- To say that God cannot act in time without being limited by time is the same as saying that He cannot act in space without being limited by it.
- To say that if God is timeless then time is an illusion is the same as saying that if God is spaceless then space is an illusion.
- To say that if God is timeless He cannot know the categories of time is the same as saying that if God is spaceless, He cannot know the categories of space.
- To say that since the Bible uses metaphors of time such as “past,” “present,” and “future” and such words as “foreknowledge,” that God is limited by time is the same as saying that because the Bible uses metaphors of space such as “up,” “down,” “here,” and “there” as in “God came down,” that He is limited by space.
- To say that God cannot hear our prayers unless He is limited by time is to say that He cannot hear our prayers unless He is limited by space.
- To say that unless God is “in” time like man, man has a greater knowledge than God, is to say that unless He is “in” space like man, man has a greater knowledge than God.[viii]
Conclusion: The great Dutch theologian Herman Bavinck wrote of God’s eternality by saying, “eternity is identical with God’s essence; hence, it implies a fullness of essence. Not only is God eternal, but he is even “his own eternity.” We do not have true analogy of God’s eternity in the case of the loafer, who wastes his time in idleness so that the days do not go but creep; nor in the case of the man who is confronted with imminent peril or overwhelmed with sudden grief so that the minutes seem like hours; but we have an analogy of God’s eternity in the abundant and exuberant life cheerful laborer, who never even considers time, and whose days and hours speed by.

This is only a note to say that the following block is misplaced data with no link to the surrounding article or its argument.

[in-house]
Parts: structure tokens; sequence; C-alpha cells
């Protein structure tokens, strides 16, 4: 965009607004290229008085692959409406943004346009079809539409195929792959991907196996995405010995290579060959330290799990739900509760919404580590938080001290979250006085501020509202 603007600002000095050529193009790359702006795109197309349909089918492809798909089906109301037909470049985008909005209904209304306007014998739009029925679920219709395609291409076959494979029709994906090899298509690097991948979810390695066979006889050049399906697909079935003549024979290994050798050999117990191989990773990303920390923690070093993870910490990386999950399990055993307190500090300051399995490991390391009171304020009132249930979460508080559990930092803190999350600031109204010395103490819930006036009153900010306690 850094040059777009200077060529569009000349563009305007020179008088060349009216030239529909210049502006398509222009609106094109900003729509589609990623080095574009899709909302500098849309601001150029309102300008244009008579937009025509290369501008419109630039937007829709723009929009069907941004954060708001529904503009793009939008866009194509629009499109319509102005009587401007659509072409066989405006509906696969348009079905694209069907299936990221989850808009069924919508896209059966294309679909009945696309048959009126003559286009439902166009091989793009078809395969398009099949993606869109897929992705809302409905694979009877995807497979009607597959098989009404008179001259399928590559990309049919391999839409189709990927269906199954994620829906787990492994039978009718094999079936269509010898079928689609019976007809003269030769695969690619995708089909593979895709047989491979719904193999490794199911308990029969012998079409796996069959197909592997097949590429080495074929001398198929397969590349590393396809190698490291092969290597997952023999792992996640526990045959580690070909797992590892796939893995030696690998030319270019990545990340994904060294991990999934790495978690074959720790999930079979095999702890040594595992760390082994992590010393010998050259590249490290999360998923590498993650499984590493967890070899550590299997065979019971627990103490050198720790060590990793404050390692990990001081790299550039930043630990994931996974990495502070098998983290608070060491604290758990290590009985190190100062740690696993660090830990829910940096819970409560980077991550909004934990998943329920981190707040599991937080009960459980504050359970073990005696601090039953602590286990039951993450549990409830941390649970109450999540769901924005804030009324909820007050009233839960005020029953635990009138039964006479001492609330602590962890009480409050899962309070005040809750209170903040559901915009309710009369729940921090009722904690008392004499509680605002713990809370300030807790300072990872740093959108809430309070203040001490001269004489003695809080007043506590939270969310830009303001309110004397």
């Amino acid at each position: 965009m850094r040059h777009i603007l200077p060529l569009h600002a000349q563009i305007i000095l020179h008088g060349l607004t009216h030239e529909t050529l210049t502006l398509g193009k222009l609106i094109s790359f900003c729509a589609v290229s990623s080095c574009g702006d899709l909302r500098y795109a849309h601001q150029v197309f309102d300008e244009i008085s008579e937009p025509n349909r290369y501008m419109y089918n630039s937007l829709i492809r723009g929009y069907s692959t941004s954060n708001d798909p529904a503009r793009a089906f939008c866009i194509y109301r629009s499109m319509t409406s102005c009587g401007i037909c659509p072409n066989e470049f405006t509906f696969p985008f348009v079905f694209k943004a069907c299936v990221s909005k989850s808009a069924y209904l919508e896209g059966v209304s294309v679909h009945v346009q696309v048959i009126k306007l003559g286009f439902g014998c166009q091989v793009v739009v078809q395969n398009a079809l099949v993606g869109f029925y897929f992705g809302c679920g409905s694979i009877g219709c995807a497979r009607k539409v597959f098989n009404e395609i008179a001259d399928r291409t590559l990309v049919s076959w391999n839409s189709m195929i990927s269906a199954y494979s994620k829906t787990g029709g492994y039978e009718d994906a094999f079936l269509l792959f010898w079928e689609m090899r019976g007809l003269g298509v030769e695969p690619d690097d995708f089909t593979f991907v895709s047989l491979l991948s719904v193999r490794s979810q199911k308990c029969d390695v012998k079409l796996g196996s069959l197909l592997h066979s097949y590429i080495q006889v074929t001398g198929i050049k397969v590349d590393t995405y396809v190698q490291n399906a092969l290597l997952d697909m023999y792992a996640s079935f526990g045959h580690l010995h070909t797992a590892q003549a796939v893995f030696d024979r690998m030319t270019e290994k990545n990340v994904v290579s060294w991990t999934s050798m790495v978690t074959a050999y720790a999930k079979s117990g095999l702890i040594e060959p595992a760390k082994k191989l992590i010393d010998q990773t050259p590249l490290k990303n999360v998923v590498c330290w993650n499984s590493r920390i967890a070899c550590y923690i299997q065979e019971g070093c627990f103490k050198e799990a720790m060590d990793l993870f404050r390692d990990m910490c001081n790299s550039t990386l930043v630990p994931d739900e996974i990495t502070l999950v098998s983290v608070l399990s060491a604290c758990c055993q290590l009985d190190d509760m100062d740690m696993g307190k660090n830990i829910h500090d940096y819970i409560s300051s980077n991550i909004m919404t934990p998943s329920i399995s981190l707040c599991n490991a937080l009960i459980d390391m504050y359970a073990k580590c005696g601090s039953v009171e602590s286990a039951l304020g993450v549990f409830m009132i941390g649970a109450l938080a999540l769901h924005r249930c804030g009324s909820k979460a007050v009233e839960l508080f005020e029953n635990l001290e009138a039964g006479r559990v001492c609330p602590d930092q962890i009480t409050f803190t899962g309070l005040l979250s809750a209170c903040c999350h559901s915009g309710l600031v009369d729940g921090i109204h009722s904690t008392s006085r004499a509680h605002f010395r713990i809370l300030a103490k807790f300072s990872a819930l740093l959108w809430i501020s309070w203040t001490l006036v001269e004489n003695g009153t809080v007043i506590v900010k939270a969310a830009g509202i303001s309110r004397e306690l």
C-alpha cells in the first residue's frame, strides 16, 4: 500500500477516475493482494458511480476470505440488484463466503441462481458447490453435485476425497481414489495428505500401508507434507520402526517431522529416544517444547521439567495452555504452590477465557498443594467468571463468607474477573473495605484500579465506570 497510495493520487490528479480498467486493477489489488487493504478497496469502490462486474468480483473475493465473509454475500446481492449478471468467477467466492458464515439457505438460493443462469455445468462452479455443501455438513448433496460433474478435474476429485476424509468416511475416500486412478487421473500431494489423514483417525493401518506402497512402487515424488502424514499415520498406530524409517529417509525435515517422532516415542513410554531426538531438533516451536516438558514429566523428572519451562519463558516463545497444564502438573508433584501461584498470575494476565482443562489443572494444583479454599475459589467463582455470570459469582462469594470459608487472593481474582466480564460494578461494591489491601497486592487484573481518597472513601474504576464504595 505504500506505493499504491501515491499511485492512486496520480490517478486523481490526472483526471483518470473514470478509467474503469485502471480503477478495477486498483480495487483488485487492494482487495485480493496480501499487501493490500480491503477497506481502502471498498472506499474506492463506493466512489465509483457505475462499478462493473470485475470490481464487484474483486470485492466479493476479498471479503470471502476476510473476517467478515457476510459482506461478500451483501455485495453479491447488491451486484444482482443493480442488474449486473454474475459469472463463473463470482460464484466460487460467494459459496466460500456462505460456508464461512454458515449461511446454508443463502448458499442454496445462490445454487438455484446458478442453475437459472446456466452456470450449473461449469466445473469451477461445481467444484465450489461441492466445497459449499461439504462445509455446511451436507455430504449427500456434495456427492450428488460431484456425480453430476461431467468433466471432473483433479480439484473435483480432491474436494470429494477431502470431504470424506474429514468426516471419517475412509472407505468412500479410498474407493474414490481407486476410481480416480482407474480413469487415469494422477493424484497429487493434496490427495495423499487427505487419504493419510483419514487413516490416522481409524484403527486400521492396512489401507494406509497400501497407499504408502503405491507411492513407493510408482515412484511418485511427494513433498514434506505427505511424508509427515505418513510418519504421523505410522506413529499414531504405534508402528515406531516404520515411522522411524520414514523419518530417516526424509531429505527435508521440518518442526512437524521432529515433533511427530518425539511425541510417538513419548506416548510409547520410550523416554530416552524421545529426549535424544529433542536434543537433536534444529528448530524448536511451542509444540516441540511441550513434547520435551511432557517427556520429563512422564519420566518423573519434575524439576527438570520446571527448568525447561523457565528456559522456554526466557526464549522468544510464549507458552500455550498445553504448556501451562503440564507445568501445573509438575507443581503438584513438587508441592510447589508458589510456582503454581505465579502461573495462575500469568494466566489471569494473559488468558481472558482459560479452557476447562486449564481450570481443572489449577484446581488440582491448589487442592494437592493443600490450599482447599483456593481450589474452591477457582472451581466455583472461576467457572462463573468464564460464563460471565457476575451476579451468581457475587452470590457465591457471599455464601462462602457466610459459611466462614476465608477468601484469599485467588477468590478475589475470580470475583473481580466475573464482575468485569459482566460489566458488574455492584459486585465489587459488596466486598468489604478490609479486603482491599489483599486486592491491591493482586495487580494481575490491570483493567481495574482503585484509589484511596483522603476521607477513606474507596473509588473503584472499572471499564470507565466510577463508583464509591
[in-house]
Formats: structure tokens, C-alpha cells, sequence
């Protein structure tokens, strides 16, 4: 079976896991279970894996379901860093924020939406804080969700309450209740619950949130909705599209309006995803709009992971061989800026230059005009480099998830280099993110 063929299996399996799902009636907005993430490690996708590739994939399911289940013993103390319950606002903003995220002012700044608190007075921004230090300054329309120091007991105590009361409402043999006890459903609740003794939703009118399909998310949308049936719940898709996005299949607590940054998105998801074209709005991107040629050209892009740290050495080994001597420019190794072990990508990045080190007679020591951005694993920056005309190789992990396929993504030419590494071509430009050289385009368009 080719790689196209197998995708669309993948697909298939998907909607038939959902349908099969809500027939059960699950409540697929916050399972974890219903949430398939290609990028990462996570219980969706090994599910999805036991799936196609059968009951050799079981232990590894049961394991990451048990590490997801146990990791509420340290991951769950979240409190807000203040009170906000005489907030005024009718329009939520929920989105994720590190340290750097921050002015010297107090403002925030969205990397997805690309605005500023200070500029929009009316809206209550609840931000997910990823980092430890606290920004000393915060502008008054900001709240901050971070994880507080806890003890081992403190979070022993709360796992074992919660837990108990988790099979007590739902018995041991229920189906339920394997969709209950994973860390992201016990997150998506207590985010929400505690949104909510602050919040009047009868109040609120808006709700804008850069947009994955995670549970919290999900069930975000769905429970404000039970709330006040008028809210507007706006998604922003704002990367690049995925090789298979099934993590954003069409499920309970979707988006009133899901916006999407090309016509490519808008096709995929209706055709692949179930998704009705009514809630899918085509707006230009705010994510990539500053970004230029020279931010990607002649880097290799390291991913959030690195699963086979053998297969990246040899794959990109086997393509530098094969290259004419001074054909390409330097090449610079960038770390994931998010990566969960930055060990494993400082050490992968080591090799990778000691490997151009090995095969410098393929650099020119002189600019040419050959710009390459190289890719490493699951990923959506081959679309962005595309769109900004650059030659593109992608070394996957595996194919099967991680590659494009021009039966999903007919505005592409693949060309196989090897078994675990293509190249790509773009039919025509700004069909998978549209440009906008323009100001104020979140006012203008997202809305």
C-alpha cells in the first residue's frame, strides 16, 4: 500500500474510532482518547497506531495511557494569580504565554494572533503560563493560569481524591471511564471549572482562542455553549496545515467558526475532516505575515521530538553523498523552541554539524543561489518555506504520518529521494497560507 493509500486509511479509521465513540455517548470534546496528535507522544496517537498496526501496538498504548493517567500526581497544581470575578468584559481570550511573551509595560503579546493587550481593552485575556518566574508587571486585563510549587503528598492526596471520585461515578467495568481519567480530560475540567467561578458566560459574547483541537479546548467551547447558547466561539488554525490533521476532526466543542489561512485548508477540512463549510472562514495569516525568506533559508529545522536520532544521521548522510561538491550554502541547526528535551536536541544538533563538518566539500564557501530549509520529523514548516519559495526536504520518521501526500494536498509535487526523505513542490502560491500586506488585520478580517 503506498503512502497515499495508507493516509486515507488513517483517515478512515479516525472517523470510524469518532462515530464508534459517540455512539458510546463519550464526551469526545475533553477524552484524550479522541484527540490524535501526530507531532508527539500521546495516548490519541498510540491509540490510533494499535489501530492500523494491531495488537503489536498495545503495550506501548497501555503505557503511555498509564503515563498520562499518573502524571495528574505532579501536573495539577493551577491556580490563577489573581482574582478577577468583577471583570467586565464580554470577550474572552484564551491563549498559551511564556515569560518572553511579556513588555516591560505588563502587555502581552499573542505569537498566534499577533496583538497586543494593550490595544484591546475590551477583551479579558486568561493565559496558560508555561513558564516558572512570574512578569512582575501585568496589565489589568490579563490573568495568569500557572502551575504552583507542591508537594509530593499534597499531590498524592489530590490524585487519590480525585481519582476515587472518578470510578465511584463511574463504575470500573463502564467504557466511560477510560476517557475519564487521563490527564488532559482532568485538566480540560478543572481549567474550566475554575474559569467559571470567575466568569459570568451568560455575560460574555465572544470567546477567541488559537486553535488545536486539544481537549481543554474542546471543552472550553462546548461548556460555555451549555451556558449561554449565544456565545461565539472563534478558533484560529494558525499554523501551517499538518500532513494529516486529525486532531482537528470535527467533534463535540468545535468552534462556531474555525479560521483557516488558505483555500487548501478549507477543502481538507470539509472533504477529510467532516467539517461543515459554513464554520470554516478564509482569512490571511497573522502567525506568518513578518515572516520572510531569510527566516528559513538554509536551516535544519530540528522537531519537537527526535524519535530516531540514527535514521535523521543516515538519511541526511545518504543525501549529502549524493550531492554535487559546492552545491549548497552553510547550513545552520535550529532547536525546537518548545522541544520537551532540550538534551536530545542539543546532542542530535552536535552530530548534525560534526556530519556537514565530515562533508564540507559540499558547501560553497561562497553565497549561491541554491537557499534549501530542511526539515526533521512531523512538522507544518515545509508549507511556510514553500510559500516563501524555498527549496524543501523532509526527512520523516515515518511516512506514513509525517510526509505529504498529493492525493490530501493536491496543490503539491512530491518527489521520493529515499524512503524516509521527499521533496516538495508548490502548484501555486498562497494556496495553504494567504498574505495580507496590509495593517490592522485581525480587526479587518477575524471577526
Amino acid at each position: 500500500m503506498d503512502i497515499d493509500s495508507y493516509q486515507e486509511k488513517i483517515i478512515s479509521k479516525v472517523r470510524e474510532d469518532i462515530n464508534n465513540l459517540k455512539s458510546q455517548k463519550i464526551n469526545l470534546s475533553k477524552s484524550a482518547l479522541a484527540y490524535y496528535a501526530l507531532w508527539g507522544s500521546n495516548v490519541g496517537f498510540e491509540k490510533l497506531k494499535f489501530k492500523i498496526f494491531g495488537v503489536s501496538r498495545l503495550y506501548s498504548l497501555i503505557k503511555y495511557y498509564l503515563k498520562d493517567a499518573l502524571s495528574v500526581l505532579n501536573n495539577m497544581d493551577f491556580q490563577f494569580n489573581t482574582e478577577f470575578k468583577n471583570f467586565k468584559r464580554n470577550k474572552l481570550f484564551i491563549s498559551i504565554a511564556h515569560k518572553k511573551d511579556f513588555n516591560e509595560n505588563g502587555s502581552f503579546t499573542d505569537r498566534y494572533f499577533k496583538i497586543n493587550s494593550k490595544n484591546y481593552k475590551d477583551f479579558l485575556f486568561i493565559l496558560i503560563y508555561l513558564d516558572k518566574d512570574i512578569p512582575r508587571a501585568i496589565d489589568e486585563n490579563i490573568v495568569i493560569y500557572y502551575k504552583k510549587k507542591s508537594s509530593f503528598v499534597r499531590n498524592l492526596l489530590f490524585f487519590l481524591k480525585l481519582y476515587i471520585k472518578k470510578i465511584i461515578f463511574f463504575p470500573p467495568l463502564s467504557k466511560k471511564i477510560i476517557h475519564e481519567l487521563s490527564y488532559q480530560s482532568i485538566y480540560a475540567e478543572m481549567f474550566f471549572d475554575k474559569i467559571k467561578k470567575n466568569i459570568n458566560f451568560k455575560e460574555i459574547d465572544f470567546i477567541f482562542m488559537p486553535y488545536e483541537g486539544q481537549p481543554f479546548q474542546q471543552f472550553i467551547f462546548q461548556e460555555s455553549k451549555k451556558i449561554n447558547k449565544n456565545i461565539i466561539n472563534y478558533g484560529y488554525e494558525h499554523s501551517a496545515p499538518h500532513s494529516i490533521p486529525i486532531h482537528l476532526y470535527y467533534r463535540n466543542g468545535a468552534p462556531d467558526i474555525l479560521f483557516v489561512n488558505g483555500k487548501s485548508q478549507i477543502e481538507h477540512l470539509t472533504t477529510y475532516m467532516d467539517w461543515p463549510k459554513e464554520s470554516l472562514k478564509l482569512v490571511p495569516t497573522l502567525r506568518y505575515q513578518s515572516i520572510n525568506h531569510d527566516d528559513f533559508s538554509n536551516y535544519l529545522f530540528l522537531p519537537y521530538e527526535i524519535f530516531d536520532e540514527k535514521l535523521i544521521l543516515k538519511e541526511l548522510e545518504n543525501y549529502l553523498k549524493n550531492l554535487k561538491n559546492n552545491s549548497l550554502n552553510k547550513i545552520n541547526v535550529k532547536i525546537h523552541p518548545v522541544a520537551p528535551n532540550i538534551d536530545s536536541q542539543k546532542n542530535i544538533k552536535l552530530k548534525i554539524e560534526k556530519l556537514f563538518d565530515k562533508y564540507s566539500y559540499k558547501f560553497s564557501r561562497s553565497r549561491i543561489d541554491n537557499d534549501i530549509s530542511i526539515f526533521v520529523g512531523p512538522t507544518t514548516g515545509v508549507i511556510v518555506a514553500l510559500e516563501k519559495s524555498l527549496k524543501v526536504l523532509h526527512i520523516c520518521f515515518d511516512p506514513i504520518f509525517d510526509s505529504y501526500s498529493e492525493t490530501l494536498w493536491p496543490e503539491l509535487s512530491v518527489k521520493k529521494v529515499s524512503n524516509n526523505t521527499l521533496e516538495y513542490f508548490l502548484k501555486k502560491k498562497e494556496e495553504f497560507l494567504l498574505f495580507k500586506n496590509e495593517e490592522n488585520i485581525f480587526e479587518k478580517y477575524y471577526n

From this point of view there is truth in the saying that in hell there is no eternity but only time, and that the more a creature resembles God and becomes God’s image so much the more will he be victorious over the imperfections of time, and approach eternity. Hence, God’s eternity does not exist in the abstract: it is not, separate from time, but is present and immanent in every moment of time. There is, indeed, an essential distinction between eternity and time; but there is also analogy and resemblance so that the former can immanent in and exert influence upon the latter. Time is the concomitant of created existence; it has no origin in itself; eternal time in the sense of time without beginning is inconceivable.